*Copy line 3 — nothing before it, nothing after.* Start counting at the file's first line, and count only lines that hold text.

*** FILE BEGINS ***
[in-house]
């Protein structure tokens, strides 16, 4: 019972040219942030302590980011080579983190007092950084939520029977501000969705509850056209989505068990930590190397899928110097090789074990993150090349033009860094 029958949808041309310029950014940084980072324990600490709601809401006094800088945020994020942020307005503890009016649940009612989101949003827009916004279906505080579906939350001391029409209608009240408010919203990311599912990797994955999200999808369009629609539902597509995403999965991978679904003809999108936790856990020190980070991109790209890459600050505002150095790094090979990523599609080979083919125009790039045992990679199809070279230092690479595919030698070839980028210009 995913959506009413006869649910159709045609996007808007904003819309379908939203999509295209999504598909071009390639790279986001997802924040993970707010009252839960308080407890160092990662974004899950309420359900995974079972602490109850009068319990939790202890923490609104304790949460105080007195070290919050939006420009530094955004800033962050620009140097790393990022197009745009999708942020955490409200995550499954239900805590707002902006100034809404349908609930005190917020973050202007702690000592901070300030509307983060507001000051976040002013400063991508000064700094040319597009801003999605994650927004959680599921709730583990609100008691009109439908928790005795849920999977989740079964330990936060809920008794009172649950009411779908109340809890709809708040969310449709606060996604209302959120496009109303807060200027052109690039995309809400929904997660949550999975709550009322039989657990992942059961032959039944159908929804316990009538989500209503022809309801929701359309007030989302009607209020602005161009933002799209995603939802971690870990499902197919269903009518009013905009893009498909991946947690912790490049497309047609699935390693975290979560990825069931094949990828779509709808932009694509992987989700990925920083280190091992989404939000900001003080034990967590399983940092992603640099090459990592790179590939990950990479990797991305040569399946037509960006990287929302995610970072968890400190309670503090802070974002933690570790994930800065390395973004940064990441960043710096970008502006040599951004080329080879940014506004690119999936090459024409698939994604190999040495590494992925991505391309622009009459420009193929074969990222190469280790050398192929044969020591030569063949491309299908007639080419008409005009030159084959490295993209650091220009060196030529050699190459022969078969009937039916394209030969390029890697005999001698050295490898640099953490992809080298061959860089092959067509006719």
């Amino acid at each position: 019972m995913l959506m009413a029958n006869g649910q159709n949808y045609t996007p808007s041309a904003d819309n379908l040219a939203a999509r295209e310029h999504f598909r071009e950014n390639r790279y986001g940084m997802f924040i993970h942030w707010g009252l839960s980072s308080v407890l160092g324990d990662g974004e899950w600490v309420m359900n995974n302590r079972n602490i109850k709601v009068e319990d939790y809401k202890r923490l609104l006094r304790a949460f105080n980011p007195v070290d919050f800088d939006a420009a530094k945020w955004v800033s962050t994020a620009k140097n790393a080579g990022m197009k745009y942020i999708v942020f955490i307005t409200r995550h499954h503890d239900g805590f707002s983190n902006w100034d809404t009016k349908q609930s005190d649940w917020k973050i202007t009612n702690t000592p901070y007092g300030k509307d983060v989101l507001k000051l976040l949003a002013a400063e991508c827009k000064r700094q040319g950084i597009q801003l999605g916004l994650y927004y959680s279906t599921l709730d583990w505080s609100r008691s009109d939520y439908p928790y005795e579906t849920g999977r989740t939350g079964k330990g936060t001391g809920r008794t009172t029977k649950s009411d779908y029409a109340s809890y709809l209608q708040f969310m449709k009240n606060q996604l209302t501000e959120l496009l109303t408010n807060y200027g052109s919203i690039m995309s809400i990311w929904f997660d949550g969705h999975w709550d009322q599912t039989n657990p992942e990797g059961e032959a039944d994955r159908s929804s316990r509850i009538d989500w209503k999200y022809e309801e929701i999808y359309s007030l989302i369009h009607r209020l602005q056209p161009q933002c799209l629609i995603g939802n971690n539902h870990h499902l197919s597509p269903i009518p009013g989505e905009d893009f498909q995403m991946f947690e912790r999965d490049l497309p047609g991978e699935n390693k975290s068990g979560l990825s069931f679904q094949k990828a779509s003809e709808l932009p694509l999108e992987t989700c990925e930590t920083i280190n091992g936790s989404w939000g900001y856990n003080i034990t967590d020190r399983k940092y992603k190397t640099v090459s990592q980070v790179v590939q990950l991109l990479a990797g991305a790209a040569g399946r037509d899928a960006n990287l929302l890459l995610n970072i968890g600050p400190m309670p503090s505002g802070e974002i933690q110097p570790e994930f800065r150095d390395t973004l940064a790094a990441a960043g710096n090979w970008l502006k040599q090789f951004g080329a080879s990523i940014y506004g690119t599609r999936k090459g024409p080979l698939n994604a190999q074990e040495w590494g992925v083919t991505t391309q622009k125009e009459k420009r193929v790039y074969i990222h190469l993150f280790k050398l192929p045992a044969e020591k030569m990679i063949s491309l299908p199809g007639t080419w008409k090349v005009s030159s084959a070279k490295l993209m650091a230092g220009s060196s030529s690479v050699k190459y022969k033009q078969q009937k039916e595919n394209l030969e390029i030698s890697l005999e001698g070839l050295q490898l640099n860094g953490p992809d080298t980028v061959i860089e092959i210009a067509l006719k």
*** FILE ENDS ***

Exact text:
């Amino acid at each position: 019972m995913l959506m009413a029958n006869g649910q159709n949808y045609t996007p808007s041309a904003d819309n379908l040219a939203a999509r295209e310029h999504f598909r071009e950014n390639r790279y986001g940084m997802f924040i993970h942030w707010g009252l839960s980072s308080v407890l160092g324990d990662g974004e899950w600490v309420m359900n995974n302590r079972n602490i109850k709601v009068e319990d939790y809401k202890r923490l609104l006094r304790a949460f105080n980011p007195v070290d919050f800088d939006a420009a530094k945020w955004v800033s962050t994020a620009k140097n790393a080579g990022m197009k745009y942020i999708v942020f955490i307005t409200r995550h499954h503890d239900g805590f707002s983190n902006w100034d809404t009016k349908q609930s005190d649940w917020k973050i202007t009612n702690t000592p901070y007092g300030k509307d983060v989101l507001k000051l976040l949003a002013a400063e991508c827009k000064r700094q040319g950084i597009q801003l999605g916004l994650y927004y959680s279906t599921l709730d583990w505080s609100r008691s009109d939520y439908p928790y005795e579906t849920g999977r989740t939350g079964k330990g936060t001391g809920r008794t009172t029977k649950s009411d779908y029409a109340s809890y709809l209608q708040f969310m449709k009240n606060q996604l209302t501000e959120l496009l109303t408010n807060y200027g052109s919203i690039m995309s809400i990311w929904f997660d949550g969705h999975w709550d009322q599912t039989n657990p992942e990797g059961e032959a039944d994955r159908s929804s316990r509850i009538d989500w209503k999200y022809e309801e929701i999808y359309s007030l989302i369009h009607r209020l602005q056209p161009q933002c799209l629609i995603g939802n971690n539902h870990h499902l197919s597509p269903i009518p009013g989505e905009d893009f498909q995403m991946f947690e912790r999965d490049l497309p047609g991978e699935n390693k975290s068990g979560l990825s069931f679904q094949k990828a779509s003809e709808l932009p694509l999108e992987t989700c990925e930590t920083i280190n091992g936790s989404w939000g900001y856990n003080i034990t967590d020190r399983k940092y992603k190397t640099v090459s990592q980070v790179v590939q990950l991109l990479a990797g991305a790209a040569g399946r037509d899928a960006n990287l929302l890459l995610n970072i968890g600050p400190m309670p503090s505002g802070e974002i933690q110097p570790e994930f800065r150095d390395t973004l940064a790094a990441a960043g710096n090979w970008l502006k040599q090789f951004g080329a080879s990523i940014y506004g690119t599609r999936k090459g024409p080979l698939n994604a190999q074990e040495w590494g992925v083919t991505t391309q622009k125009e009459k420009r193929v790039y074969i990222h190469l993150f280790k050398l192929p045992a044969e020591k030569m990679i063949s491309l299908p199809g007639t080419w008409k090349v005009s030159s084959a070279k490295l993209m650091a230092g220009s060196s030529s690479v050699k190459y022969k033009q078969q009937k039916e595919n394209l030969e390029i030698s890697l005999e001698g070839l050295q490898l640099n860094g953490p992809d080298t980028v061959i860089e092959i210009a067509l006719k």